Poon Hill Hiking Trips


For us, the guide makes or breaks a Himalaya trekking experience. If they are friendly and personable, then you’re likely to have a good experience.

Typically, you’re looking at paying up to US$20-25 per day for a guide, not including food and accommodation, but this can vary.

Ollie and Lynette with their guide
Ollie and Lynette with their guide 

Independent Trekking


Trekking in Nepal independently is becoming a more popular option for many as it is much cheaper and offers you the freedom to go at your own pace, stop when you like, and not have to keep up with a large group.

As long as you have the right kit and a bit of know-how, trekking independently can be an empowering and fulfilling achievement!

What to Pack


So, what to pack?! Keeping your backpack light is essential as you’ll be carrying it for most of the day if you are trekking independently, or if you are going on a guided tour, a donkey will most likely carry your heavy backpack, and you need to think about a day pack.

Here are some things you should take:

  • First aid kit
  • Phone/camera
  • Hat, Scarf, gloves, sunglasses
  • Raincoat/poncho
  • Backpack rain cover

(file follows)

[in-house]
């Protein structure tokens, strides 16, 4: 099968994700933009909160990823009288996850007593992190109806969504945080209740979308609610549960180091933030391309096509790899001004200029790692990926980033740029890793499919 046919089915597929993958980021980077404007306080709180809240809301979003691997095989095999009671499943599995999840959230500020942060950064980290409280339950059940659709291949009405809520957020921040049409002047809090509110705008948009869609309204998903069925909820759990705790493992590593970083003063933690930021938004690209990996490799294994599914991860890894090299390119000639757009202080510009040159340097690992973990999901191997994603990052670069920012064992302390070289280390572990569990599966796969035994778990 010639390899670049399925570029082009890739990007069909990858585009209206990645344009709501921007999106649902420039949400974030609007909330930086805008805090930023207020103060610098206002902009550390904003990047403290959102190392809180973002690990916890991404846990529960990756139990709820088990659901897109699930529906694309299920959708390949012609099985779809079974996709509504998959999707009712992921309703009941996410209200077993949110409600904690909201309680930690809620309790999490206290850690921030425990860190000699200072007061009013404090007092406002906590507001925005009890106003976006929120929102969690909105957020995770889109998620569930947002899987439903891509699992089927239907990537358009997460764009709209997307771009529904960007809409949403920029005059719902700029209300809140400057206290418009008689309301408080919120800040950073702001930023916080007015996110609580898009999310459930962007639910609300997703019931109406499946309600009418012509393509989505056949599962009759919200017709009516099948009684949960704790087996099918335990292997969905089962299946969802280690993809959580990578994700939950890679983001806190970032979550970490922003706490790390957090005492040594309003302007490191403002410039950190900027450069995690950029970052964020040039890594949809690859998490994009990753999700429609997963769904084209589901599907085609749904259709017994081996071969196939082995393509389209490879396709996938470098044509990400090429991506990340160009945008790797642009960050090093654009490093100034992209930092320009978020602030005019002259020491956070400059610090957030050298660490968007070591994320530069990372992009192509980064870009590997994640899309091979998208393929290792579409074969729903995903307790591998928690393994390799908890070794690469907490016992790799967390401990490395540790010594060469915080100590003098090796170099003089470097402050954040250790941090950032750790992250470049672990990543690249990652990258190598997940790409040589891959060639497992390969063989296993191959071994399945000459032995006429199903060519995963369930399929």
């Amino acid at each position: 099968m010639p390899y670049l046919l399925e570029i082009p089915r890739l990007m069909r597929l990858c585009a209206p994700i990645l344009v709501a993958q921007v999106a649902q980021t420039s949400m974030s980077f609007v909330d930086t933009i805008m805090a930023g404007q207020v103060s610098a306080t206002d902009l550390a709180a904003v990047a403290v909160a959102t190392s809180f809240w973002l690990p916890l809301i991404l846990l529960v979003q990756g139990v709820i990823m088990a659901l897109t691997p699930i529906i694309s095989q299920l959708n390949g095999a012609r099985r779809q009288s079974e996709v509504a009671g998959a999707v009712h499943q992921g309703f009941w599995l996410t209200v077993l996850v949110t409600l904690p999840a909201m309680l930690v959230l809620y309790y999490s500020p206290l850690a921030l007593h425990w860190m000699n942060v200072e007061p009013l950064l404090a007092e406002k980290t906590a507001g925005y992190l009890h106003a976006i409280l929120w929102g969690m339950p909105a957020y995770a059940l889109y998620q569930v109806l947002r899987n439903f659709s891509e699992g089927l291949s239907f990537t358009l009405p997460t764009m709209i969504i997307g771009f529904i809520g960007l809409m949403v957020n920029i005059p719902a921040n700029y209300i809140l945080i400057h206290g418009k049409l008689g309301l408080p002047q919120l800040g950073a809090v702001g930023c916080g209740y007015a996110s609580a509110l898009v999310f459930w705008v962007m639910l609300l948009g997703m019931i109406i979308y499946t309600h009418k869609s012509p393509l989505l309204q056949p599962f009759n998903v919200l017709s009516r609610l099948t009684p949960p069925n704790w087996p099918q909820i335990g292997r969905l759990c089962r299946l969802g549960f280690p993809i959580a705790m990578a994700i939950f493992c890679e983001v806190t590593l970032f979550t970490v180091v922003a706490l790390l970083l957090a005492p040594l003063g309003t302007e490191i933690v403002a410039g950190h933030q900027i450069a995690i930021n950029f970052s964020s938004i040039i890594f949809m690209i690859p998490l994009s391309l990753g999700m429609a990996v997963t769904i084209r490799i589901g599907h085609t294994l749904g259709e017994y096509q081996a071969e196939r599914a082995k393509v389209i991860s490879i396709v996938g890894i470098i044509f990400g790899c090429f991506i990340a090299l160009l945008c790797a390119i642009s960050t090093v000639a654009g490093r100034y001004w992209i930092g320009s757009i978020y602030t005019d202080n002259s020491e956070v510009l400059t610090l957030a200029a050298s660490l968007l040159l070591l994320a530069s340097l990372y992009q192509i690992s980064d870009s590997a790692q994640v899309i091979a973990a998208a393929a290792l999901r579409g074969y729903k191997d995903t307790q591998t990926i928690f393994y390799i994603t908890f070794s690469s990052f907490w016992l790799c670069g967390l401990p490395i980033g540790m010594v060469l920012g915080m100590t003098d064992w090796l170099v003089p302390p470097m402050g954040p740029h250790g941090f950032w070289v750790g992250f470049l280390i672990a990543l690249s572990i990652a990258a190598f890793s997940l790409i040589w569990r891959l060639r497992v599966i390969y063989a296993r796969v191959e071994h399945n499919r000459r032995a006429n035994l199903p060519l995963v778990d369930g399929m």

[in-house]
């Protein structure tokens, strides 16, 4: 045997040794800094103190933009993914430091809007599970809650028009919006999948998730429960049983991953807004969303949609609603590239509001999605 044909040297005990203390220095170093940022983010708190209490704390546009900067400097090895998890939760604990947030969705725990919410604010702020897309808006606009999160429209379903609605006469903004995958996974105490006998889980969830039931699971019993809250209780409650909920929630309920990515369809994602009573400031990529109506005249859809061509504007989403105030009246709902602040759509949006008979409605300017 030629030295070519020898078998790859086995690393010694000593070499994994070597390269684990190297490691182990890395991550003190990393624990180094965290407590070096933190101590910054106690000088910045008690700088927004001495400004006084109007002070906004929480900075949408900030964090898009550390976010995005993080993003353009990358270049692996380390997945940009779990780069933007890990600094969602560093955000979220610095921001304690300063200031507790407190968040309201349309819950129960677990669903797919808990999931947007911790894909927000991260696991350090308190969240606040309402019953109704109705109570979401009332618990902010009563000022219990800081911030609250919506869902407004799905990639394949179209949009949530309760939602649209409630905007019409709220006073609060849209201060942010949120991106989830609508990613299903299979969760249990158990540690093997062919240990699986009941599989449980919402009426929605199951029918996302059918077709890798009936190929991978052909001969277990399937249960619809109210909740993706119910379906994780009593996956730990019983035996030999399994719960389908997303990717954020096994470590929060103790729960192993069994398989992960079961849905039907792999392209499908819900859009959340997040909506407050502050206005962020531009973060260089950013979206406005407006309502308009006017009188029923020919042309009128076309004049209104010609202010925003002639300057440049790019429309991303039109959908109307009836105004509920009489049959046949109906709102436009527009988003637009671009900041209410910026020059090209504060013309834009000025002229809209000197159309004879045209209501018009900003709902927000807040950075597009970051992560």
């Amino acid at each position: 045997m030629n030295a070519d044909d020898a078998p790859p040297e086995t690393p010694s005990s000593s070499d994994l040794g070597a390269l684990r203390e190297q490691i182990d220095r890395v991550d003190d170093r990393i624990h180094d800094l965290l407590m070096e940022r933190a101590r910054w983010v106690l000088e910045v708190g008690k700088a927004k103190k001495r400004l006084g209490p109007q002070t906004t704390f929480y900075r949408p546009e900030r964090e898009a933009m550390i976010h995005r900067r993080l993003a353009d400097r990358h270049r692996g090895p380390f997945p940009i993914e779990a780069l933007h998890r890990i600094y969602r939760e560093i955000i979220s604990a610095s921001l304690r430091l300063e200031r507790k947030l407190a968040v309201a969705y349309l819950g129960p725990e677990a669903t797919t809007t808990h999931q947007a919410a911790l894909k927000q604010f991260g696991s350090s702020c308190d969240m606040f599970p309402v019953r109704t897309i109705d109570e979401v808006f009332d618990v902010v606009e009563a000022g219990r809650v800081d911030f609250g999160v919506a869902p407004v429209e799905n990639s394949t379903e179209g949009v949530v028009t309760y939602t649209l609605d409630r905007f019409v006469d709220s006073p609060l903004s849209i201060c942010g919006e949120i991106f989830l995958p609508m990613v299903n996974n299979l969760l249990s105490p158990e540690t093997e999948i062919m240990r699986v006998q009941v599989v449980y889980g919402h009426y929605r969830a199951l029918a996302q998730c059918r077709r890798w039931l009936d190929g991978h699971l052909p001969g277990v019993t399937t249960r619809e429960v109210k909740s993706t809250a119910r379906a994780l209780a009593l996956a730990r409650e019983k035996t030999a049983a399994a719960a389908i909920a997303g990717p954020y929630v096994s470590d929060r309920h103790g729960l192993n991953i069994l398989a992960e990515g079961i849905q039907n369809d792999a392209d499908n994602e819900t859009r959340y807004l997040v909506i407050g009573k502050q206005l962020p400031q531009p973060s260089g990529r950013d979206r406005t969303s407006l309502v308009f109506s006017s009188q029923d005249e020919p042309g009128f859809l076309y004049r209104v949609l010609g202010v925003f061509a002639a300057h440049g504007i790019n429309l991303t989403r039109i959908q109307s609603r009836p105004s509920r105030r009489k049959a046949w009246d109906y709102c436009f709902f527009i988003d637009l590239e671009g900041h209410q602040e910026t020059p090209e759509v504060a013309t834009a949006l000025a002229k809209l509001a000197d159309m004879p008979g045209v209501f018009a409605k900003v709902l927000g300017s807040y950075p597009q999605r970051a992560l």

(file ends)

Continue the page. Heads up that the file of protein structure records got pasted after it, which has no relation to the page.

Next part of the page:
• Water bottle (and water purification tablets as buying water in the mountains is expensive!)
  • Snacks: trail mix, nuts, biscuits, chocolate (always handy to give you instant energy!)
  • 2-4 sets of clothing, including a clean/dry set to wear once you reach your overnight stop.
  • A good, comfortable pair of shoes/boots that are worn in before you go. There’s nothing worse than having sore, blistered feet because of your footwear!

Tips To Be Prepared For Your Trek


So that you can feel fully prepared and ready, here are our top tips for a successful and enjoyable trek:

Be Physically Ready


If you’ve never trekked before, make sure you take some time to prepare yourself by walking or increasing your general fitness before leaving home.

Consider going on some shorter treks before attempting anything more significant.

Allow Time For Acclimatization


This is important to avoid AMS – Acute Mountain Sickness. Don’t increase your sleeping altitude by more than 500m per day and, at higher elevations, allow for acclimatization days for your body to get used to the reduced oxygen.

If you are flying into a high altitude destination, such as Leh in India, don’t start trekking immediately.

Rest for a couple of days while your body adjusts.

Eat and Drink


Consume lots of water (around 2 liters a day depending on altitude) and more food than usual, mainly carbohydrates. Increased carbohydrates are essential for your body because of the extra calories you’ll burn both when trekking and at altitude.

Ensure That Your Paperwork is in Order


Make sure that you have your trekking permits paid for and with you. It’s a good idea to have your passport and copies of other documents, such as insurance, with you as well just in case.



Accidents do happen, and if you need assistance getting off the mountains, in some cases, you won’t be taken by a rescue team unless you can prove valid insurance to cover the costs.